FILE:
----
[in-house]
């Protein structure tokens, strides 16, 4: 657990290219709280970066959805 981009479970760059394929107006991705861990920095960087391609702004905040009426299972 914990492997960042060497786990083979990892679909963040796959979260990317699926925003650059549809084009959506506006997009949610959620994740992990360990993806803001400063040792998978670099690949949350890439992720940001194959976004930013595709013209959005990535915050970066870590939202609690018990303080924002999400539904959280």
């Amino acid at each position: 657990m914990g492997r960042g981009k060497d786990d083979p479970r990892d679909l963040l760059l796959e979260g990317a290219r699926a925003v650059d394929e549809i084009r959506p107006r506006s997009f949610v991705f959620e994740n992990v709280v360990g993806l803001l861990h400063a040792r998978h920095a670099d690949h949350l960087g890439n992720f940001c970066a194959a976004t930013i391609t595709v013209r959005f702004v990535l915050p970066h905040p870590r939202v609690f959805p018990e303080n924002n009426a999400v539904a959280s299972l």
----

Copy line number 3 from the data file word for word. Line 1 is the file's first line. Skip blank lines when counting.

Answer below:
């Amino acid at each position: 657990m914990g492997r960042g981009k060497d786990d083979p479970r990892d679909l963040l760059l796959e979260g990317a290219r699926a925003v650059d394929e549809i084009r959506p107006r506006s997009f949610v991705f959620e994740n992990v709280v360990g993806l803001l861990h400063a040792r998978h920095a670099d690949h949350l960087g890439n992720f940001c970066a194959a976004t930013i391609t595709v013209r959005f702004v990535l915050p970066h905040p870590r939202v609690f959805p018990e303080n924002n009426a999400v539904a959280s299972l």